“She was a little alarmed and said maybe they should have him checked out in emergency,” said Vataman. Days later, on March 13, the receptionist testified Collet came in to pick up echinacea, an herbal remedy, for the child.
Toddler ‘breathing peacefully’
The Crown also called Terrie Shaw as a witness. Shaw is a midwife and nurse who, in 2012, knew the Stephans and was helping Collet prepare for a home birth.
On March 12, 2012, Shaw said she received a call from Collet, telling her that Ezekiel had fallen asleep in the bath and was sick with a cough.
When she arrived at the home, Shaw said Ezekiel was sleeping but testified she noticed no outward signs of illness.
“He looked like he was calm and comfortable and sleeping peacefully,” Shaw said under cross-examination. She even checked the toddler with her stethoscope and noted he was “breathing peacefully, easily.”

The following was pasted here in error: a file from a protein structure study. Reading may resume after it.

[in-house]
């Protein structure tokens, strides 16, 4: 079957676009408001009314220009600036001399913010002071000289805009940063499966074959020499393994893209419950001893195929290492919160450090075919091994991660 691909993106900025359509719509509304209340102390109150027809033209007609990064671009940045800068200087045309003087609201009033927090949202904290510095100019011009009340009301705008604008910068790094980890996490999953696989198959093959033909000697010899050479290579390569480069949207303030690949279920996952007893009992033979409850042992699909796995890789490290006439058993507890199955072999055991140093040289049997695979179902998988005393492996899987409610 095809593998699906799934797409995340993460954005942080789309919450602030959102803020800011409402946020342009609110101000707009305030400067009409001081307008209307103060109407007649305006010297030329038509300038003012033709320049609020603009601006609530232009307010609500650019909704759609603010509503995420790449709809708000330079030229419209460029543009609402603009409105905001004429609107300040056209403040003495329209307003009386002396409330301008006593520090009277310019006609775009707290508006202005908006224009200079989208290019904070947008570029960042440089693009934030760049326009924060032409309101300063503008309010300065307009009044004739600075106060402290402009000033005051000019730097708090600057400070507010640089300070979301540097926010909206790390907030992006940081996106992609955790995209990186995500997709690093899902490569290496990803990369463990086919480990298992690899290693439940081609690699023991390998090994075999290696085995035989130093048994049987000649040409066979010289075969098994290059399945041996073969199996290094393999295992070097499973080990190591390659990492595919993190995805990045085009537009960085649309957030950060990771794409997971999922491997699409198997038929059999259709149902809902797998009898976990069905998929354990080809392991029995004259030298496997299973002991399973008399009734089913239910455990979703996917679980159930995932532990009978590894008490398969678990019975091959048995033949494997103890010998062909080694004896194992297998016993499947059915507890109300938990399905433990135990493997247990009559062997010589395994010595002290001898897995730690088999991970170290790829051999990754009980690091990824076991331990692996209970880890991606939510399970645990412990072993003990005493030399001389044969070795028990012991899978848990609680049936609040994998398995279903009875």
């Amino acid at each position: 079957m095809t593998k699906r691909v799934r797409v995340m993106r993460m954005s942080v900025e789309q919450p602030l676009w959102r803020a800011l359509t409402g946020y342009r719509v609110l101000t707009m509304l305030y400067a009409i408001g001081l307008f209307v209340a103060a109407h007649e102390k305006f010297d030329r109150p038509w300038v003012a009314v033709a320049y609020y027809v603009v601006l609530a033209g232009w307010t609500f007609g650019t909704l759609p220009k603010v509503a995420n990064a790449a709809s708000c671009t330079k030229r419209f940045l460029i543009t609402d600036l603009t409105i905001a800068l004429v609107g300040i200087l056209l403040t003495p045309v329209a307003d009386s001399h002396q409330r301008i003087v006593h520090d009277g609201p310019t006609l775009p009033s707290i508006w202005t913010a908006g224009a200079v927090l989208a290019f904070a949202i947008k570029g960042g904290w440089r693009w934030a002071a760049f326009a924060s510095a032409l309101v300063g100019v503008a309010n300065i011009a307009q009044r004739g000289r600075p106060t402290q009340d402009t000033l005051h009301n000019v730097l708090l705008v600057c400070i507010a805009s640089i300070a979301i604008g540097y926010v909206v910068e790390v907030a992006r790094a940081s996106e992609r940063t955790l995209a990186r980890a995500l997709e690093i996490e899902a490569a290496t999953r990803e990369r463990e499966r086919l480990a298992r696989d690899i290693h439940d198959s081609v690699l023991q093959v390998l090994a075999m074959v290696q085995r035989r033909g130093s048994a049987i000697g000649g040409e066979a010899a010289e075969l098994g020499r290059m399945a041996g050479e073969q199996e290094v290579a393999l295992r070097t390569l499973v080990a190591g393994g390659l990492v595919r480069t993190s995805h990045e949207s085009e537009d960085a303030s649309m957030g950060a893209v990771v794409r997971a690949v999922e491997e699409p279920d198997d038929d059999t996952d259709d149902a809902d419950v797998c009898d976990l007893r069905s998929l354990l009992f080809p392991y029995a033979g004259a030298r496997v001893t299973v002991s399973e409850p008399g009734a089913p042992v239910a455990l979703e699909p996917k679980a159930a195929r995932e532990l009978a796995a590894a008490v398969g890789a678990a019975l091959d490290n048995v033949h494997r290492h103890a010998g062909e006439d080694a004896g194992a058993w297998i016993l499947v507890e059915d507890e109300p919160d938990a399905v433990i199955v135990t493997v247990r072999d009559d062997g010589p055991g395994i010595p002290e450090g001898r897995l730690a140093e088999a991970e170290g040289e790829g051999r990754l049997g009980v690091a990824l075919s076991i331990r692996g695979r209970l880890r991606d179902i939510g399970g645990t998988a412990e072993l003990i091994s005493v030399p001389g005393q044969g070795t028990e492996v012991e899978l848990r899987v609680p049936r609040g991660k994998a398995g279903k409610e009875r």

Shaw said she and Collet searched meningitis on the family’s laptop and she advised the mother to seek a medical opinion given the concern for the boy.
Mother described as ‘competent, loving’
Then the two discussed treating Ezekiel with herbal remedies, alternative therapies and even having a priesthood blessing performed.
Shaw said she and the Stephans were friends, attending each others’ family functions and described Collet as a “competent, loving, responsive and sensitive mother to her children.”
The next day, March 13, the Stephans took Ezekiel to Lethbridge so they could buy remedies but, according to Kristensen, the toddler’s body was so stiff at that point that the couple was unable to get him into his car seat and instead had him lie on a mattress in the back of their car.
By the following night, Collet called Shaw again, this time to say Ezekiel had stopped breathing and the family was en route to meet paramedics who would take the boy to the Cardston hospital.
Kristensen told the judge that by the time paramedics got involved, Ezekiel had no pulse and no neurological activity.
“He was lifeless at the time,” said the prosecutor who said by the time Ezekiel saw medical professionals, his illness had progressed too far.
After being airlifted to the Alberta Children’s Hospital in Calgary, Ezekiel died.